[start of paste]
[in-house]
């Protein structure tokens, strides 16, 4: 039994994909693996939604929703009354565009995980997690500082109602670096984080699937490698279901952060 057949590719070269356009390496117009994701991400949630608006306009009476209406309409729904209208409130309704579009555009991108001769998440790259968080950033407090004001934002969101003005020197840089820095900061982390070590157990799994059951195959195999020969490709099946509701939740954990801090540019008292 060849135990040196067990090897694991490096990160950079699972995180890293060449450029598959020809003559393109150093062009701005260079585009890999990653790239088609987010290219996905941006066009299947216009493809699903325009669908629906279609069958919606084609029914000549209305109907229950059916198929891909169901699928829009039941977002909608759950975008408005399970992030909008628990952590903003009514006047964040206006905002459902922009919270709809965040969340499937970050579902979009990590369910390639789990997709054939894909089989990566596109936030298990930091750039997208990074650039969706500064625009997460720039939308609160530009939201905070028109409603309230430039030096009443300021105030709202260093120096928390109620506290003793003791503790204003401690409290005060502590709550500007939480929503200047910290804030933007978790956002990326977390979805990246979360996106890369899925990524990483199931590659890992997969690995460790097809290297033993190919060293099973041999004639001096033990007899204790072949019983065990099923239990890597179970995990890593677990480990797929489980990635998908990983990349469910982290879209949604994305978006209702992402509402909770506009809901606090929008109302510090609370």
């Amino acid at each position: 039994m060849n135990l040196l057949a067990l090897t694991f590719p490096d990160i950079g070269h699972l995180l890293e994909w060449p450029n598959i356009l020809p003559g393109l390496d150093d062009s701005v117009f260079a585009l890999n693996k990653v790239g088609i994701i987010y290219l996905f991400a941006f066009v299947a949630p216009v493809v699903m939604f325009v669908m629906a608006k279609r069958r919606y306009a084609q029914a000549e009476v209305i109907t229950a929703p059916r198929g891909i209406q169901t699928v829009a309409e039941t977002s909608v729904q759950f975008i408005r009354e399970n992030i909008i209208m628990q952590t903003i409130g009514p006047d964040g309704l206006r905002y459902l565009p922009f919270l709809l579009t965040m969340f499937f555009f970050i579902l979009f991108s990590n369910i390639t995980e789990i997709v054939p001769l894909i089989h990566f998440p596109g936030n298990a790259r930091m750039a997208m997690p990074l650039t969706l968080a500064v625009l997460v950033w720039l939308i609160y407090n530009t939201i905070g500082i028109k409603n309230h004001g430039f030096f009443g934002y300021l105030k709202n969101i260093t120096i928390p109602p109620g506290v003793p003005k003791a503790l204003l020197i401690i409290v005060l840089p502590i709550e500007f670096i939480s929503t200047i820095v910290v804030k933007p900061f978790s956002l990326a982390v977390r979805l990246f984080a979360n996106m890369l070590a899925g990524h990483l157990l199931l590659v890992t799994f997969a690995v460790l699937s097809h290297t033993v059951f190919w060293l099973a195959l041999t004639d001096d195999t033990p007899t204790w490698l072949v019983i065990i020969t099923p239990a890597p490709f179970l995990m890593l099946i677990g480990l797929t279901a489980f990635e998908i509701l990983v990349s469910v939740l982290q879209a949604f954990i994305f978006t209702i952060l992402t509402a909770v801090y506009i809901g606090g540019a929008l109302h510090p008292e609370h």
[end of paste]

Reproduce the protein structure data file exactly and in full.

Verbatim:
[in-house]
């Protein structure tokens, strides 16, 4: 039994994909693996939604929703009354565009995980997690500082109602670096984080699937490698279901952060 057949590719070269356009390496117009994701991400949630608006306009009476209406309409729904209208409130309704579009555009991108001769998440790259968080950033407090004001934002969101003005020197840089820095900061982390070590157990799994059951195959195999020969490709099946509701939740954990801090540019008292 060849135990040196067990090897694991490096990160950079699972995180890293060449450029598959020809003559393109150093062009701005260079585009890999990653790239088609987010290219996905941006066009299947216009493809699903325009669908629906279609069958919606084609029914000549209305109907229950059916198929891909169901699928829009039941977002909608759950975008408005399970992030909008628990952590903003009514006047964040206006905002459902922009919270709809965040969340499937970050579902979009990590369910390639789990997709054939894909089989990566596109936030298990930091750039997208990074650039969706500064625009997460720039939308609160530009939201905070028109409603309230430039030096009443300021105030709202260093120096928390109620506290003793003791503790204003401690409290005060502590709550500007939480929503200047910290804030933007978790956002990326977390979805990246979360996106890369899925990524990483199931590659890992997969690995460790097809290297033993190919060293099973041999004639001096033990007899204790072949019983065990099923239990890597179970995990890593677990480990797929489980990635998908990983990349469910982290879209949604994305978006209702992402509402909770506009809901606090929008109302510090609370």
């Amino acid at each position: 039994m060849n135990l040196l057949a067990l090897t694991f590719p490096d990160i950079g070269h699972l995180l890293e994909w060449p450029n598959i356009l020809p003559g393109l390496d150093d062009s701005v117009f260079a585009l890999n693996k990653v790239g088609i994701i987010y290219l996905f991400a941006f066009v299947a949630p216009v493809v699903m939604f325009v669908m629906a608006k279609r069958r919606y306009a084609q029914a000549e009476v209305i109907t229950a929703p059916r198929g891909i209406q169901t699928v829009a309409e039941t977002s909608v729904q759950f975008i408005r009354e399970n992030i909008i209208m628990q952590t903003i409130g009514p006047d964040g309704l206006r905002y459902l565009p922009f919270l709809l579009t965040m969340f499937f555009f970050i579902l979009f991108s990590n369910i390639t995980e789990i997709v054939p001769l894909i089989h990566f998440p596109g936030n298990a790259r930091m750039a997208m997690p990074l650039t969706l968080a500064v625009l997460v950033w720039l939308i609160y407090n530009t939201i905070g500082i028109k409603n309230h004001g430039f030096f009443g934002y300021l105030k709202n969101i260093t120096i928390p109602p109620g506290v003793p003005k003791a503790l204003l020197i401690i409290v005060l840089p502590i709550e500007f670096i939480s929503t200047i820095v910290v804030k933007p900061f978790s956002l990326a982390v977390r979805l990246f984080a979360n996106m890369l070590a899925g990524h990483l157990l199931l590659v890992t799994f997969a690995v460790l699937s097809h290297t033993v059951f190919w060293l099973a195959l041999t004639d001096d195999t033990p007899t204790w490698l072949v019983i065990i020969t099923p239990a890597p490709f179970l995990m890593l099946i677990g480990l797929t279901a489980f990635e998908i509701l990983v990349s469910v939740l982290q879209a949604f954990i994305f978006t209702i952060l992402t509402a909770v801090y506009i809901g606090g540019a929008l109302h510090p008292e609370h």